JPMorgan deploys energy management software - Smart Energy Decisions

Commercial, Demand Management, Distributed Energy Resources, Energy Efficiency, Commercial, Solar  -  June 28, 2017

JPMorgan plans energy management software rollout

Photo credit: Roman Tiraspolsky /

Building on the previously announced rollout of LED lighting across thousands of JPMorgan Chase branches, the bank is expanding its energy efficiency work to include the installation of new energy management and digital technologies at approximately 4,500 locations. 

The bank will deploy a new energy management system from Current, by GE, that will utilize sensors, software and lighting controls that are expected to help Chase's branches reduce gas and electric consumption by 15%, according to a June 28 announcement from Current. Additionally, JPMorgan Chase is working with Current on a pilot installation of solar panels at its California branches, with plans to expand solar deployment to thousands of its other locations.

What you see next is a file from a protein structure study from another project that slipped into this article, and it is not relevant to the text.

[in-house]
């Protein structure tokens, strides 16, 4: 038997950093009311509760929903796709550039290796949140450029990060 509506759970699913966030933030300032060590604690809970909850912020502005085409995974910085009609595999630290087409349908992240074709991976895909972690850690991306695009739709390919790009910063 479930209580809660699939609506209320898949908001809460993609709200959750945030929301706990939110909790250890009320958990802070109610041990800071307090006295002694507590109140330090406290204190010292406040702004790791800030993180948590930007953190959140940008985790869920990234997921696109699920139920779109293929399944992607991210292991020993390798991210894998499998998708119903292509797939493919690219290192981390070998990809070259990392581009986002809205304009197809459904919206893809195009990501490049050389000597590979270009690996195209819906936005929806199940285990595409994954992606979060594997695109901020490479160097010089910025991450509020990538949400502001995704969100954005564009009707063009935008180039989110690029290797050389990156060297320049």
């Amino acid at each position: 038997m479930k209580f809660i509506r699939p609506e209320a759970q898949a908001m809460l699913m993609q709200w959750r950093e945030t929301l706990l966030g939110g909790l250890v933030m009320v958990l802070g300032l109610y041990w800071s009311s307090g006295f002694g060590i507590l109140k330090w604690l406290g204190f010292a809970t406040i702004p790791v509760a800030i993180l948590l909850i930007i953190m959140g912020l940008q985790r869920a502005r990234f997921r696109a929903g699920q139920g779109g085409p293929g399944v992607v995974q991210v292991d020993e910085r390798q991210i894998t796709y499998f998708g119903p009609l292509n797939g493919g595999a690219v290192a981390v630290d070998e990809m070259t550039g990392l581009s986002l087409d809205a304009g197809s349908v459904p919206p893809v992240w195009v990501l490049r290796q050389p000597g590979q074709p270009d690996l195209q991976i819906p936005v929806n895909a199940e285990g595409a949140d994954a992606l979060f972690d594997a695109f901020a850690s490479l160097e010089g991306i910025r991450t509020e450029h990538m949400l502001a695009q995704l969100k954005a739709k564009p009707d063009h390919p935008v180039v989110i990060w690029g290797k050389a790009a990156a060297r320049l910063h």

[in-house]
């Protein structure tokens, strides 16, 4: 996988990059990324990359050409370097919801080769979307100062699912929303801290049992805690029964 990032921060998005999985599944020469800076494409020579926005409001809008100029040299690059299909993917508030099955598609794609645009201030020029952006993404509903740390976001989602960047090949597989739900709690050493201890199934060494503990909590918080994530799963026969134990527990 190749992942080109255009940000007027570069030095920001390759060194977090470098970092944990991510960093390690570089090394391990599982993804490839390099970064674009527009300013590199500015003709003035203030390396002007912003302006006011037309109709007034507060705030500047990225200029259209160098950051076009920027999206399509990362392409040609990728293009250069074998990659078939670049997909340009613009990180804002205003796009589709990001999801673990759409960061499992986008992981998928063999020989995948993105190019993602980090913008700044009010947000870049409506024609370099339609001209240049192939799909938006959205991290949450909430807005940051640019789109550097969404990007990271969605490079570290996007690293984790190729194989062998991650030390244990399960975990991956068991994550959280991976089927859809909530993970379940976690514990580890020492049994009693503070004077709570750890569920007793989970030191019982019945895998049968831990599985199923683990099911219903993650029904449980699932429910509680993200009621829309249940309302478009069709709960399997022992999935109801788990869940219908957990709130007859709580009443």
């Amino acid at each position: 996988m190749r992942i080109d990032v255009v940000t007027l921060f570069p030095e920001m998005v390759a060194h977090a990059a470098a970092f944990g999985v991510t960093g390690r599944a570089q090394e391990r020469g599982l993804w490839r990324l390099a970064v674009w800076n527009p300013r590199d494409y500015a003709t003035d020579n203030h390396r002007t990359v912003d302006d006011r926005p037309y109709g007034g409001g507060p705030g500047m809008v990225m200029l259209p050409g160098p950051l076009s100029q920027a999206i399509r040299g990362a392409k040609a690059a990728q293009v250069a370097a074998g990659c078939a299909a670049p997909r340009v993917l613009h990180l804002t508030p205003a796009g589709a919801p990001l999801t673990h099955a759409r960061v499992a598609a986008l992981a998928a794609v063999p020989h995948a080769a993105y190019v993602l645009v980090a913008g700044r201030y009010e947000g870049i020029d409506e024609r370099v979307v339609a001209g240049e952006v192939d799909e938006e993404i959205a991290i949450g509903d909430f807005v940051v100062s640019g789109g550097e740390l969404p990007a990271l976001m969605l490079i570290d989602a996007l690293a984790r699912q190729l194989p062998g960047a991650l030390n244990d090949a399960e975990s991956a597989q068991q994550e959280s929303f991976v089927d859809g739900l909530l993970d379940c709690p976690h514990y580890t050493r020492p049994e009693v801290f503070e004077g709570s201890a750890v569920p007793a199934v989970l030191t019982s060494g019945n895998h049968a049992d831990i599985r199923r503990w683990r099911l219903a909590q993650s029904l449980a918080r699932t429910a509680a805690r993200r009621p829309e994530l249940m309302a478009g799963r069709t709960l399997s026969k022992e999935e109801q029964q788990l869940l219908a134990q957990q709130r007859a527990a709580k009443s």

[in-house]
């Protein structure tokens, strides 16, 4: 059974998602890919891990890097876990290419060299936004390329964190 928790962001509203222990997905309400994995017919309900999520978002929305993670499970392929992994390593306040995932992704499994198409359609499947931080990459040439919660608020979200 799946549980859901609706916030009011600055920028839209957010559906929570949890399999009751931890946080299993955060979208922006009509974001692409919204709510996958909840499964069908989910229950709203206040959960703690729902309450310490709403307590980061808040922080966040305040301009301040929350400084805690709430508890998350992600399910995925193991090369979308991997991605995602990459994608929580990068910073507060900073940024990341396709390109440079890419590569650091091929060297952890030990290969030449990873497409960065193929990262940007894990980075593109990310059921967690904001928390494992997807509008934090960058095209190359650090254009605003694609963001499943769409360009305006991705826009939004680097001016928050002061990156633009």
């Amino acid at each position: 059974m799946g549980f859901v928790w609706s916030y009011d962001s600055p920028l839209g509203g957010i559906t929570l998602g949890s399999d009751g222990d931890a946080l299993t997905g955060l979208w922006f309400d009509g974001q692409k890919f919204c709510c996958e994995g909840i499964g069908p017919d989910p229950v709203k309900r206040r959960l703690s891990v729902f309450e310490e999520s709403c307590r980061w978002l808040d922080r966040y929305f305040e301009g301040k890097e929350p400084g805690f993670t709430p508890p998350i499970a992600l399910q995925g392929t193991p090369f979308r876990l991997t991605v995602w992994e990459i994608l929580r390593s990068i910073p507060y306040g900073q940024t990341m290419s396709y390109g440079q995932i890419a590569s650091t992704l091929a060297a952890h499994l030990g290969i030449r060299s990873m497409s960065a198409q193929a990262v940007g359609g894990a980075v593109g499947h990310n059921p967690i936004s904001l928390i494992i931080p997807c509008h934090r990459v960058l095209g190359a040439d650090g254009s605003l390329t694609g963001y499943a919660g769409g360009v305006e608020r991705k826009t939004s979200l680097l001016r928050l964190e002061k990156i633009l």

According to the announcement, Chase branches will incorporate a variety of new software applications, including apps to improve energy management, HVAC efficiency, lighting and power system controls, and irrigation processes. The apps will leverage Current's industrial Internet software platform, Predix. 

The companies said the new plans represent a next step following their collaboration on JPMorgan Chase's massive LED lighting rollout. According to the June 28 announcement, 2,500 of Chase's branches have been retrofitted with LED lighting to-date, helping to reduce lighting energy consumption by 50%, and an additional 60 JPMorgan Chase corporate offices are also scheduled for LED retrofits.

Overall, JPMorgan Chase has committed to reducing its global greenhouse gas emissions by 50% from a 2005 baseline by 2020 and had recorded a reduction of about 38% from that same baseline by the end of 2016, according to its most recent sustainability report. Its building efficiency efforts alone are expected to reduce its global energy consumption and greenhouse gas emissions by nearly 20% from the 2015 baseline.

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